In a move that could put the Foreign Education Providers Bill on the back-burner, Kapil Sibal-led HRD Ministry has decided not to take forward the controversial Bill in the monsoon session.
Weary of a possible run-in with the Opposition over the Bill and the strong likelihood of this affecting the prospect of the other pending Bills, the HRD Ministry has chosen to drop this legislation and instead push forward five other Bills, three of which are critical to Sibal’s reform agenda for higher education, in the monsoon session of Parliament.
The Foreign Education Providers Bill, which has for years now held out the promise of ushering in Ivy League institutes in India, dates back to UPA I and was stalled even during Arjun Singh’s tenure after facing stiff opposition from the Left parties. Sibal, however, was quick to revive it when he took over in May 2009. Sibal held meetings with presidents and heads of top league varsities abroad to convince them to set up centres in India. Three years later, he is acutely aware that it is unlikely for the Bill to sail through Parliament.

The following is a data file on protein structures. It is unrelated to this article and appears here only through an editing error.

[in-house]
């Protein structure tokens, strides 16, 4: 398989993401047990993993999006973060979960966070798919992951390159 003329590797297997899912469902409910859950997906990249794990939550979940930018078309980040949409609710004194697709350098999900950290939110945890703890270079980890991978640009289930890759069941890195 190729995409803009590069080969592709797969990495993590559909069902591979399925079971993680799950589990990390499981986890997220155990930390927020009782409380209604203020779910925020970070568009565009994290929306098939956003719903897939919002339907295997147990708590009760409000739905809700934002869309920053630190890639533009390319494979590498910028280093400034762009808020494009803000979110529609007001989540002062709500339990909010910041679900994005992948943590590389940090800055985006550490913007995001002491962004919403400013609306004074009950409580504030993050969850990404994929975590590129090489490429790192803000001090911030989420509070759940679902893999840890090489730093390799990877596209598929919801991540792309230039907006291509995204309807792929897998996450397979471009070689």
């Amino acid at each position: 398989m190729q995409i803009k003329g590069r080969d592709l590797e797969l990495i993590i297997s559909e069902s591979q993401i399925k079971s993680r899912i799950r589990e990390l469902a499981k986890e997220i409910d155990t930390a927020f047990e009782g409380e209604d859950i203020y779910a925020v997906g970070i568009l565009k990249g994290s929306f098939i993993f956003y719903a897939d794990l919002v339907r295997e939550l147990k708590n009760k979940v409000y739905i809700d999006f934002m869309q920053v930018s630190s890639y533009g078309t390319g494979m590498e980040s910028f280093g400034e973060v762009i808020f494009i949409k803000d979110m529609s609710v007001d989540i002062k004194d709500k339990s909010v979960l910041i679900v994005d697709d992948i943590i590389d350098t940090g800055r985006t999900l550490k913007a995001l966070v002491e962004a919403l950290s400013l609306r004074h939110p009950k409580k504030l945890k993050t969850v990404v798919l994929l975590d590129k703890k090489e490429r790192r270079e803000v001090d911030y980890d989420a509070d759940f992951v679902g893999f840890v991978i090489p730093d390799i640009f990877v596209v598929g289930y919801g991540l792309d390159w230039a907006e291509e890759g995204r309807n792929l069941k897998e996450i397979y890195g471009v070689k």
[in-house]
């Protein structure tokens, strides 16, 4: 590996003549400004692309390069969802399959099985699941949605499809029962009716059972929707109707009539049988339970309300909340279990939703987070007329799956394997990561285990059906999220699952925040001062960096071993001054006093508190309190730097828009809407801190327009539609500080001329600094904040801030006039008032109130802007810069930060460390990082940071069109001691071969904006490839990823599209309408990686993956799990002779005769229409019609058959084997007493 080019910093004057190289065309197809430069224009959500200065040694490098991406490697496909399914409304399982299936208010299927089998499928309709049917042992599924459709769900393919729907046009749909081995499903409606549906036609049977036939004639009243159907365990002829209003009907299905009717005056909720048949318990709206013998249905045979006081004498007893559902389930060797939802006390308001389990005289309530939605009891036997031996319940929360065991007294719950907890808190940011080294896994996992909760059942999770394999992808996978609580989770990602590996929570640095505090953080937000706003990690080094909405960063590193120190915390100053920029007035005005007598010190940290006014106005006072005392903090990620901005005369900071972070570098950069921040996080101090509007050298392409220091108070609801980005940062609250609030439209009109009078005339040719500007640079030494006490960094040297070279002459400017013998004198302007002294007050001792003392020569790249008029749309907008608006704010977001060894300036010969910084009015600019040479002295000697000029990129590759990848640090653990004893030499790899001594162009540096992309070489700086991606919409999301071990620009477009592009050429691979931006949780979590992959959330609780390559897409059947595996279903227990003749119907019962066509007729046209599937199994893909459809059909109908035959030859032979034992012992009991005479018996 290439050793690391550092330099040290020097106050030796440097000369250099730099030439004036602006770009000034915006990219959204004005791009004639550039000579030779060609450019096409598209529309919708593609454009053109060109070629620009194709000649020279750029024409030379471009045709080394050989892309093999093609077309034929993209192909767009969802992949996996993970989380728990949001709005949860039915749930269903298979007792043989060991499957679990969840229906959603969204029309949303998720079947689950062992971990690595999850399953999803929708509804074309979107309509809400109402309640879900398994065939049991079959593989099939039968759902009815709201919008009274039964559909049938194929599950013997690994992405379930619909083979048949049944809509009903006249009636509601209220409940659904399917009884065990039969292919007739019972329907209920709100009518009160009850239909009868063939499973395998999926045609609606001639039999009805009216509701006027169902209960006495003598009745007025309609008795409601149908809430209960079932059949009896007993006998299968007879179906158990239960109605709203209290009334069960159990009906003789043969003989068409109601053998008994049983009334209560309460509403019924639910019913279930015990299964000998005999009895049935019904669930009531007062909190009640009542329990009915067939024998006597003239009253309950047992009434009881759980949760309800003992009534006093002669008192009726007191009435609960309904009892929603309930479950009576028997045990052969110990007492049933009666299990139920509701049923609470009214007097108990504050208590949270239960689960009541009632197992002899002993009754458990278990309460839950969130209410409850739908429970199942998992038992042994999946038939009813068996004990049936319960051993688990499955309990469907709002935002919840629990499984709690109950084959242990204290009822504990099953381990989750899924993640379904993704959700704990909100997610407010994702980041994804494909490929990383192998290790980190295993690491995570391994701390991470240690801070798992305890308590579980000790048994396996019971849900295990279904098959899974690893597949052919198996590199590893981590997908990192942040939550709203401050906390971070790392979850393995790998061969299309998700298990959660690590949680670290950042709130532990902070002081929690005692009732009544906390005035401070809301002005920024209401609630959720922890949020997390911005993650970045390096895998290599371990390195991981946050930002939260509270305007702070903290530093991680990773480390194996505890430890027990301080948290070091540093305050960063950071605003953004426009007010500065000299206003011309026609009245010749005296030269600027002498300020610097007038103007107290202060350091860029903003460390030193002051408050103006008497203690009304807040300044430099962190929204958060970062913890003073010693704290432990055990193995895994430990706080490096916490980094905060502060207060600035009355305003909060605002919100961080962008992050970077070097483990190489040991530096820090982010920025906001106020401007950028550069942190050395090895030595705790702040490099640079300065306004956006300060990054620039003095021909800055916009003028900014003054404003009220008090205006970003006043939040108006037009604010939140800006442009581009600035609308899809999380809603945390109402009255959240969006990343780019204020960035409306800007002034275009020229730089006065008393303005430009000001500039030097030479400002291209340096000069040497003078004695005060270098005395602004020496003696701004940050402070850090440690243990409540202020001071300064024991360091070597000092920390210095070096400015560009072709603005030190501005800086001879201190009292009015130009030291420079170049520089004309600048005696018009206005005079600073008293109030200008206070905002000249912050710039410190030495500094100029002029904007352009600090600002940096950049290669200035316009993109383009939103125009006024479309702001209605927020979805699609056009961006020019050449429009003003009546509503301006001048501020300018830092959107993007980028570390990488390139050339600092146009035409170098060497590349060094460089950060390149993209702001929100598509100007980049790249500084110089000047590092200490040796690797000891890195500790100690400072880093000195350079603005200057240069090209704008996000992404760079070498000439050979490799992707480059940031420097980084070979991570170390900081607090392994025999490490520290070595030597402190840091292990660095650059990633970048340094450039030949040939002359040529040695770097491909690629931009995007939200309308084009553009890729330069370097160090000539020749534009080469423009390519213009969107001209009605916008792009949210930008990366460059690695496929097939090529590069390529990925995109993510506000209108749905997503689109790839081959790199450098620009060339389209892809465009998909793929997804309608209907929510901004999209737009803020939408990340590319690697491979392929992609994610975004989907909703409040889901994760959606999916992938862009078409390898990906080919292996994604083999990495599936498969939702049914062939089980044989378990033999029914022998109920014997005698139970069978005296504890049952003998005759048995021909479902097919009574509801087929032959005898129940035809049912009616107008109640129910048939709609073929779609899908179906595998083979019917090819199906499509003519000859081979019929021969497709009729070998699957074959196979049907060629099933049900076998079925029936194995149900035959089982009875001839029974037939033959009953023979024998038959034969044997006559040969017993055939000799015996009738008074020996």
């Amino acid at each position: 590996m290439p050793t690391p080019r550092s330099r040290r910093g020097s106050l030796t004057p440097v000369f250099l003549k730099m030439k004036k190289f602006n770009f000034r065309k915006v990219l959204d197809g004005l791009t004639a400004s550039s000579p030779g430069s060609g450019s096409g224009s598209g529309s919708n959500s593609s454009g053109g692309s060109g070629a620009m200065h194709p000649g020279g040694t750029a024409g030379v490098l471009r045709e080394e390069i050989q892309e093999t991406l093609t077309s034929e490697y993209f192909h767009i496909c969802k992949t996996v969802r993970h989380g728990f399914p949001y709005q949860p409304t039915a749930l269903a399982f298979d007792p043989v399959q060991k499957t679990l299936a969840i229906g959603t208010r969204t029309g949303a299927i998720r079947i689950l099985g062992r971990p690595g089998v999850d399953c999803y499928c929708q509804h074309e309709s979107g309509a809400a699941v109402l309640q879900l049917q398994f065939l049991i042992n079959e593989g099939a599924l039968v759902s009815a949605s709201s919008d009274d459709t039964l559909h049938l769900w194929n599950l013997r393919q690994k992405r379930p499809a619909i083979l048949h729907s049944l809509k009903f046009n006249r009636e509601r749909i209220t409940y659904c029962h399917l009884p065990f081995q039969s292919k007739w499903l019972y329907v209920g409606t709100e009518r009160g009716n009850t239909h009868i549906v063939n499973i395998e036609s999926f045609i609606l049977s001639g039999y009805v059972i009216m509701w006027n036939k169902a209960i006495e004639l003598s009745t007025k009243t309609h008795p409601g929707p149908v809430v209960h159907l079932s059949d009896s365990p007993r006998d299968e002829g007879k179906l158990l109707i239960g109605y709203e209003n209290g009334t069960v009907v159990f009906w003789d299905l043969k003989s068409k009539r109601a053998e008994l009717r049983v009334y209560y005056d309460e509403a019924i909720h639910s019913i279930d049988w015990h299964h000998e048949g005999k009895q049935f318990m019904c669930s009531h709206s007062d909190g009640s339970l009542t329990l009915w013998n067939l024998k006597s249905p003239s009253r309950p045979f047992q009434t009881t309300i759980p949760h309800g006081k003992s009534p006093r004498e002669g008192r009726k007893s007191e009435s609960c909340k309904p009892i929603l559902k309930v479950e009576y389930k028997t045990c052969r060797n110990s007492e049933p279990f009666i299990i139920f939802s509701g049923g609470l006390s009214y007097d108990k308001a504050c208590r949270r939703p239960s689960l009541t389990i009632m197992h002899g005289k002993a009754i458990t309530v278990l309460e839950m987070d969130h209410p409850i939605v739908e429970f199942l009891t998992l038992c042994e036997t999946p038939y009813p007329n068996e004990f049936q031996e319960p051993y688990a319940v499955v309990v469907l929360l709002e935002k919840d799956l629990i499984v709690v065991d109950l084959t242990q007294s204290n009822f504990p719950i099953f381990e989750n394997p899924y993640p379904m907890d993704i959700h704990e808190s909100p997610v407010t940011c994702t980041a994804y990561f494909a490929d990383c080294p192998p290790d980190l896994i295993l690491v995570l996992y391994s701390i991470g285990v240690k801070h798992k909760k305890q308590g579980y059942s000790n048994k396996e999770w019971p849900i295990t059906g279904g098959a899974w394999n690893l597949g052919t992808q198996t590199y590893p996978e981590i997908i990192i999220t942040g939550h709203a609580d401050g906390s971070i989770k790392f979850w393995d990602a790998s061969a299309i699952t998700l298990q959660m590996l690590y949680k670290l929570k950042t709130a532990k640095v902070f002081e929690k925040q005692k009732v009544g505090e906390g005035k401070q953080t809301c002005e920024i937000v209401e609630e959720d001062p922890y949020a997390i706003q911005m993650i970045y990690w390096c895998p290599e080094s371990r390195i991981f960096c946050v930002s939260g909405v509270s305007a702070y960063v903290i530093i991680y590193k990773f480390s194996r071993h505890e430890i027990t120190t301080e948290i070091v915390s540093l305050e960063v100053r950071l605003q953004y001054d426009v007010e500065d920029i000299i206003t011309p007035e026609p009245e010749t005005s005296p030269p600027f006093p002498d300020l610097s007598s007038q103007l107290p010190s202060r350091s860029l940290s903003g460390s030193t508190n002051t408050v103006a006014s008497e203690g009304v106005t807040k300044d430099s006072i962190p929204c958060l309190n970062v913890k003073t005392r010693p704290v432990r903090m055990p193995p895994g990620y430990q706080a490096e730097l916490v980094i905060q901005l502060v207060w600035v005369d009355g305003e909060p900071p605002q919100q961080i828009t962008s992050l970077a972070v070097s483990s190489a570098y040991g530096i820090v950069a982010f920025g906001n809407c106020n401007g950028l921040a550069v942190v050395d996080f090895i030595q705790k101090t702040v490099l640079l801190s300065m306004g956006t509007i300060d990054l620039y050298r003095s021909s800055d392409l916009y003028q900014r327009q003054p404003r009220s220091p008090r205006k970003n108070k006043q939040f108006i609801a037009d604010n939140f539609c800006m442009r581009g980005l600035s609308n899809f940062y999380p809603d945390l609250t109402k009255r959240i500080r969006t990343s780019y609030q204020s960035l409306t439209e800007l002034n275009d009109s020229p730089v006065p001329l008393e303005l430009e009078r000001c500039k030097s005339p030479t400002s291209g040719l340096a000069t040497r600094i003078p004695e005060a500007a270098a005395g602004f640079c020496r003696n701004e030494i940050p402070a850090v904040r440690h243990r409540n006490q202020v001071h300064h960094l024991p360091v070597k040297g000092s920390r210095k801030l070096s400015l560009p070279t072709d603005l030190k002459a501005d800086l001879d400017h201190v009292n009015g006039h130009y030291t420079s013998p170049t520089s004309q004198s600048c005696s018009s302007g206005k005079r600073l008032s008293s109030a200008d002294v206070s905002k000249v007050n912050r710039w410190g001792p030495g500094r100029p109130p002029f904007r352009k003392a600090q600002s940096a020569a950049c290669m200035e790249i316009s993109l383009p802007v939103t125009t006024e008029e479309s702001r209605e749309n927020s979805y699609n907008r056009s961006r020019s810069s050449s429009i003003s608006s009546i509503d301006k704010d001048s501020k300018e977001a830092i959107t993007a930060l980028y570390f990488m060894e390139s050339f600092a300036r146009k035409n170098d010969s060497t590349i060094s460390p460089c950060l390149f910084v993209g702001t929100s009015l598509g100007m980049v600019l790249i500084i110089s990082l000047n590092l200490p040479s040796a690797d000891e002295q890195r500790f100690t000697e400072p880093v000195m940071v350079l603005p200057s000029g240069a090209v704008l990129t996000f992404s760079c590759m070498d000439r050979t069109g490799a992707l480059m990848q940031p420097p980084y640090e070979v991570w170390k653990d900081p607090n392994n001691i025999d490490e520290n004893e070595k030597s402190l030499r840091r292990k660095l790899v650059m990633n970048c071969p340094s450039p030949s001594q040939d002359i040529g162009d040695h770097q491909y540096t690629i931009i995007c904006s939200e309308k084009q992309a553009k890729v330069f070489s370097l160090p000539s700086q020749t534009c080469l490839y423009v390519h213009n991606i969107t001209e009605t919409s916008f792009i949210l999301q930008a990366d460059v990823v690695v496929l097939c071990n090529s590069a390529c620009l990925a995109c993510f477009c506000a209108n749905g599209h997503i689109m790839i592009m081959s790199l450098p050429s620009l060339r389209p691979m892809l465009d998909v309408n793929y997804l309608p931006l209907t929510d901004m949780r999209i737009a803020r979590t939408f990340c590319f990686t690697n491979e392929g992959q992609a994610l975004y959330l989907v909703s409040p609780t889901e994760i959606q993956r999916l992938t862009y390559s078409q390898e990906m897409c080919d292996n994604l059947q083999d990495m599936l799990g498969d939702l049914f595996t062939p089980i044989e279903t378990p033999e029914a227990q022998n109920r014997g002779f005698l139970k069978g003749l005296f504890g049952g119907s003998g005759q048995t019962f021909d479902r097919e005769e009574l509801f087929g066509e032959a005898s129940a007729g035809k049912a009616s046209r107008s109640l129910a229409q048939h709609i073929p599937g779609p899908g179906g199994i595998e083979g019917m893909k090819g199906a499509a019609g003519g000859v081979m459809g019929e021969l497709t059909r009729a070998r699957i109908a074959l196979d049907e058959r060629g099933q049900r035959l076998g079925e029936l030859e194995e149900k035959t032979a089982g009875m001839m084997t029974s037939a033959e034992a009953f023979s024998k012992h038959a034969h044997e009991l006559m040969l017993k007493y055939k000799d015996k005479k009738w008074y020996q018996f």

This perhaps explains why the HRD Ministry has already got the University Grants Commission to devise ways to allow collaborations with foreign educational institutes through non-legislative routes.
The Ministry is currently focusing on legislations aiming at reforming the higher education sector to check malpractices like capitation in higher educational institutes, bring in quality through accreditation and set up a grievance redressal mechanism through tribunals. These Bills are: the Prohibition of Unfair Practices in Technical Educational Institutions, Medical Educational Institutions and Universities Bill, 2010; the National Accreditation Regulatory Authority for Higher Educational Institutions Bill, 2010; and the Educational Tribunals Bill. Among these, the last two Bills have been passed by the Lok Sabha but are yet to be considered by the Rajya Sabha.
To ensure that this time his Bills sail through, Sibal over the last few days has met leaders from different parties for collective support for his legislation and to address the possible areas of concern.
The minister is learnt to have held talks with BJP leaders Sushma Swaraj and Arun Jaitley among others, and with MPs from the BJD, the Trinamool Congress, the Samajwadi Party, the Bahujan Samajwadi Party and the Left parties ahead of the monsoon session.
After consultations with stakeholders and MPs, Sibal had managed to get five of his 14 pending Bills through, in the last session. By dropping the Foreign Universities Bill, the minister is perhaps only paving way for the remaining nine legislations.